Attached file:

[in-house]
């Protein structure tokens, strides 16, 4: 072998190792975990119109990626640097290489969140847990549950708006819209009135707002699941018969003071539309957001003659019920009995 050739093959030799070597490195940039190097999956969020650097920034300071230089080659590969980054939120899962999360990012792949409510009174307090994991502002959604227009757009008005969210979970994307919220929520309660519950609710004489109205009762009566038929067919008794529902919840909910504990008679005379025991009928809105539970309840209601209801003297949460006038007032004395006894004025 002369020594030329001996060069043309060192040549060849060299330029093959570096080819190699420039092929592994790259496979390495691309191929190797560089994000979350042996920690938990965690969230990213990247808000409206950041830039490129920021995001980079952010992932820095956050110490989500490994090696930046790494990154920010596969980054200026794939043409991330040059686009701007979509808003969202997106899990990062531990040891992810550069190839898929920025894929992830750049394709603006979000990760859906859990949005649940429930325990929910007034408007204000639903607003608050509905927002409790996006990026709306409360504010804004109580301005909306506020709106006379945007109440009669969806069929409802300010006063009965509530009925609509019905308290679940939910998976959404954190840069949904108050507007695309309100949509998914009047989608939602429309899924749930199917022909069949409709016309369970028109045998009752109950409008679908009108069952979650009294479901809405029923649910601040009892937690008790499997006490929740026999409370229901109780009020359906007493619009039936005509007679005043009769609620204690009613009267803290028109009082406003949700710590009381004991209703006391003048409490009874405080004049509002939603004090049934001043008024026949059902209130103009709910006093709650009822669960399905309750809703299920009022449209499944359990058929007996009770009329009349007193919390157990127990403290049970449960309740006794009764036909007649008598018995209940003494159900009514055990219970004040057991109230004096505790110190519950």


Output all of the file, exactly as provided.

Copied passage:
[in-house]
């Protein structure tokens, strides 16, 4: 072998190792975990119109990626640097290489969140847990549950708006819209009135707002699941018969003071539309957001003659019920009995 050739093959030799070597490195940039190097999956969020650097920034300071230089080659590969980054939120899962999360990012792949409510009174307090994991502002959604227009757009008005969210979970994307919220929520309660519950609710004489109205009762009566038929067919008794529902919840909910504990008679005379025991009928809105539970309840209601209801003297949460006038007032004395006894004025 002369020594030329001996060069043309060192040549060849060299330029093959570096080819190699420039092929592994790259496979390495691309191929190797560089994000979350042996920690938990965690969230990213990247808000409206950041830039490129920021995001980079952010992932820095956050110490989500490994090696930046790494990154920010596969980054200026794939043409991330040059686009701007979509808003969202997106899990990062531990040891992810550069190839898929920025894929992830750049394709603006979000990760859906859990949005649940429930325990929910007034408007204000639903607003608050509905927002409790996006990026709306409360504010804004109580301005909306506020709106006379945007109440009669969806069929409802300010006063009965509530009925609509019905308290679940939910998976959404954190840069949904108050507007695309309100949509998914009047989608939602429309899924749930199917022909069949409709016309369970028109045998009752109950409008679908009108069952979650009294479901809405029923649910601040009892937690008790499997006490929740026999409370229901109780009020359906007493619009039936005509007679005043009769609620204690009613009267803290028109009082406003949700710590009381004991209703006391003048409490009874405080004049509002939603004090049934001043008024026949059902209130103009709910006093709650009822669960399905309750809703299920009022449209499944359990058929007996009770009329009349007193919390157990127990403290049970449960309740006794009764036909007649008598018995209940003494159900009514055990219970004040057991109230004096505790110190519950």